We’re hot on the heels of some great news regarding the economy, with household incomes making a sharp rise, even for those on the lowest rungs. Unemployment is down — way down, considering Great Recession levels — and consumer confidence and stock prices are high. All told, things are in pretty good shape. But there are looming job losses and giant economic changes on the horizon that policymakers and social leaders still aren’t preparing for.
Though it still seems like science fiction, we’re rapidly approaching a time and age in which many workers are going to be made redundant by technology and automation. That means job losses — or job destruction, really — and some structural changes to the overall economic system that most people are woefully unprepared for.
Just how big of a shift are we talking, and how rapidly should we expect it to happen? According to a new report, we could see 6% of all jobs disappear within the next five years — a jarring prediction that means things are going to get very hairy, very fast for a significant number of the nation’s workforce.
While technological advances typically usher in new opportunities and career paths — think of what the advent of the internet has done for the job market, for example — the rapid and widespread adoption of automation and artificial intelligence systems economy-wide may throw our traditional models out the window.
The report in question, from market research company Forrester, says that by 2021, we should expect to see the arrival of widespread job losses due to automation, robotics, and artificial intelligence. Though this “jobpocalypse” has been long-predicted, it’s within these next few years that experts expect to see some very big changes.
“By 2021, a disruptive tidal wave will begin,” said Brian Hopkins, VP at Forrester, in the report (per CNBC). “Solutions powered by AI/cognitive technology will displace jobs, with the biggest impact felt in transportation, logistics, customer service, and consumer services.”
Also, this: “Early movers who have amassed large data sets will have created a baseline set of AI/cognitive services. Other disruptors will begin to use these services to scale their businesses and steal customers from competitors.”
Essentially, we’ll see a handful of companies who are already in a great position start to push their technologies and services out to other industries, eating up jobs. Companies like Amazon, Google, Facebook, and others will probably be at the forefront of the shift (seeing as they all own and have developed these technologies, and sit on mountains of data) and though these companies are economic powerhouses, they employ relatively few people compared to the business powers of generations past.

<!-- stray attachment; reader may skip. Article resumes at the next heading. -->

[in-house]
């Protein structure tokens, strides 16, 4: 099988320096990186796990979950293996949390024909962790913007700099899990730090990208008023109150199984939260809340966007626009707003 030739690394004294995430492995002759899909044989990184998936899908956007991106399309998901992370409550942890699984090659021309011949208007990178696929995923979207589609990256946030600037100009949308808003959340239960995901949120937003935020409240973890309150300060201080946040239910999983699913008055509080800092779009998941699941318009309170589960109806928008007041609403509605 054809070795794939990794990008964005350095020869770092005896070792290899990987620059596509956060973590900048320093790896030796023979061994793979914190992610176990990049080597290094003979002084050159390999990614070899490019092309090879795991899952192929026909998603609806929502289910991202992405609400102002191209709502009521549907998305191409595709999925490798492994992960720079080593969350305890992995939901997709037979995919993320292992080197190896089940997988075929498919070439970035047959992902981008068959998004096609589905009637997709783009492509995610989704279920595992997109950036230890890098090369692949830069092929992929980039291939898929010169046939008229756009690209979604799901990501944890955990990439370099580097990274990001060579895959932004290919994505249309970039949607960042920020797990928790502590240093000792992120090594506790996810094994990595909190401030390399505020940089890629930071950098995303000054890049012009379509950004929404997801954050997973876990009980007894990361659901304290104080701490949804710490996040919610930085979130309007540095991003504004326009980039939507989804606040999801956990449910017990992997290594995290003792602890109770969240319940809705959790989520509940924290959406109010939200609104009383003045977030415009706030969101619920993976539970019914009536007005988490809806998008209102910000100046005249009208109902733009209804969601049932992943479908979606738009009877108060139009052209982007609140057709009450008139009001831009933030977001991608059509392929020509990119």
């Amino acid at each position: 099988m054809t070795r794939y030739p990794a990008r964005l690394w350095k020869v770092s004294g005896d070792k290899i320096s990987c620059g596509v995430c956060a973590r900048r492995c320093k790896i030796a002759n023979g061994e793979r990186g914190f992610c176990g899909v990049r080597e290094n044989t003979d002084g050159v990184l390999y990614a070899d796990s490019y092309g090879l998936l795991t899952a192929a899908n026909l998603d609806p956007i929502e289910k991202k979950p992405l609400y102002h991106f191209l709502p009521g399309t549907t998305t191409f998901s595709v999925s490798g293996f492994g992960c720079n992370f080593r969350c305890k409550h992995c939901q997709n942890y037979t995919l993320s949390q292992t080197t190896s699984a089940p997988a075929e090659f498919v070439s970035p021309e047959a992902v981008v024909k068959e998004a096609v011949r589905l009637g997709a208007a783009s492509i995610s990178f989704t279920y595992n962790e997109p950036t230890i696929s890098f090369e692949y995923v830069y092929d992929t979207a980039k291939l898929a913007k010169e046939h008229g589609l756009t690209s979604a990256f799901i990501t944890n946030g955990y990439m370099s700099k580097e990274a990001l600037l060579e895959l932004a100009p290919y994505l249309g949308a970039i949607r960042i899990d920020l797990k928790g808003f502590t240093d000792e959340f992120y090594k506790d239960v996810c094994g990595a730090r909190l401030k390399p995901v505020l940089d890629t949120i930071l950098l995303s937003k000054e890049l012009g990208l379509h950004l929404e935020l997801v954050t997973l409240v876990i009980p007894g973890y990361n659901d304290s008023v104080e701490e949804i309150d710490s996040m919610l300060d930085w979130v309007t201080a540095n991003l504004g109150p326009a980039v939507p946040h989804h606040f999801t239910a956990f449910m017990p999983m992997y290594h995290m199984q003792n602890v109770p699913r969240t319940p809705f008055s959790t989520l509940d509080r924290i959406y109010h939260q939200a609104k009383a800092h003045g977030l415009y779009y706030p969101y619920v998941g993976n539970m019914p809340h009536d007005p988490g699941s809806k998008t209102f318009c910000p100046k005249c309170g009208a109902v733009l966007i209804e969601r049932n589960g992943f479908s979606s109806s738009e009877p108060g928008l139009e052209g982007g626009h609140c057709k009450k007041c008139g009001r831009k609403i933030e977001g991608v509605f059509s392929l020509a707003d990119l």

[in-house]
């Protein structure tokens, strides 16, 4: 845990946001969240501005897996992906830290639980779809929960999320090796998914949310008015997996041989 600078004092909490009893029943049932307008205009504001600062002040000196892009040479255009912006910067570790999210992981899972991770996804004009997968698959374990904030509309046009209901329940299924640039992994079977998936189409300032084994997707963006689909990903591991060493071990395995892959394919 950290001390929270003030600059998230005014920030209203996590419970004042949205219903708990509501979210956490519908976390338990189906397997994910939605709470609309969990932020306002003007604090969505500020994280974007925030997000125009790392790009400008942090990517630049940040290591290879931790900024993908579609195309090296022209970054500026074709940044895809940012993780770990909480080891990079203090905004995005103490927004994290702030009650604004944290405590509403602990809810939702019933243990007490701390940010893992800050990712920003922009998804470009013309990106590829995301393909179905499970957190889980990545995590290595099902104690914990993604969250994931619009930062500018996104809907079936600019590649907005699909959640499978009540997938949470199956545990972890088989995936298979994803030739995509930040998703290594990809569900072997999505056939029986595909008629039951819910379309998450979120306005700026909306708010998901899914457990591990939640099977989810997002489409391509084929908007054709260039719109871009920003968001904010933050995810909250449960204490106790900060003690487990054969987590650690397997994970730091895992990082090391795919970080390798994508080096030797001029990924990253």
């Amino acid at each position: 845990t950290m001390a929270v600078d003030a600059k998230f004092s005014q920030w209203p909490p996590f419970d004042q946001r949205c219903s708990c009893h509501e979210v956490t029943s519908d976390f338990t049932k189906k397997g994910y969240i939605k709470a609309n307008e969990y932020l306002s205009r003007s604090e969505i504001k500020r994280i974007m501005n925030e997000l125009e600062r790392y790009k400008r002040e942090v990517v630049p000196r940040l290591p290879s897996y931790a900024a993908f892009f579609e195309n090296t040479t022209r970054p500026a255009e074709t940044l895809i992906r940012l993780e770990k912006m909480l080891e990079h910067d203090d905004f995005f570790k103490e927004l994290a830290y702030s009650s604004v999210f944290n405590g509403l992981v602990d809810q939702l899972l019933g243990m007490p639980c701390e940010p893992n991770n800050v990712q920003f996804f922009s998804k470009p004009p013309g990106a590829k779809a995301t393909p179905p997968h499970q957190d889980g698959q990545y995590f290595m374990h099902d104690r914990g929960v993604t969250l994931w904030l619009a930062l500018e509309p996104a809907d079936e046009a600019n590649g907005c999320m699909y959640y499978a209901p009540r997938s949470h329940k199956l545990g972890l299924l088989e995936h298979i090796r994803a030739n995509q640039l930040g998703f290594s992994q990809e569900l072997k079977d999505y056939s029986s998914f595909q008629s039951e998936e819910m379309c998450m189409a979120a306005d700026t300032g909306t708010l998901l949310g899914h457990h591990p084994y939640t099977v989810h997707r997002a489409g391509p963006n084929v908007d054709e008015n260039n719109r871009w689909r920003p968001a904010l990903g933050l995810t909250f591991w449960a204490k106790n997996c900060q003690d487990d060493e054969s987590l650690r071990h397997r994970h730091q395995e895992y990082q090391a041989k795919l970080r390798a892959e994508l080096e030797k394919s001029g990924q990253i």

And if you’re working in customer service, marketing, or driving a truck or taxi cab? You’ll likely be among the first to be driven out of the workforce by technology, according to Forrester.
Time to panic about the changing economy?
There are a couple of ways you can look at the findings of Forrester’s report. One, you might be surprised that automation and artificial intelligence is taking only a relatively small bite out of the workforce. Six percent isn’t that big of a number, after all. And secondly, you can be worried about the speed at which this is happening. Given enough time, you might expect to see 6% of the country’s jobs destroyed and reborn in some other form. But one out of every 20 jobs in America in just five years?
That can be troubling. Of course, these are just predictions, and things may turn out completely different. But that won’t stop the creep of automation and technology into workplaces that are traditionally human-powered. Just how long before truck drivers and fast food workers are completely replaced, anyway? It could be five years, or it could be 10 years.
It seems rather clear that it’s bound to happen sooner or later.
What can we do about it? That’s the big question and one that has so far not been taken very seriously by policymakers. Though some seem to think that these gigantic economic shifts won’t be a very big deal in the giant scheme of things, life could get very tough for people who find themselves shut out of a job. The only thing they can do is to start planning now and pick up a more diverse skill set.
There’s no stopping progress, and as things change, so must people. That goes for everyone — blue collar and white collar workers both.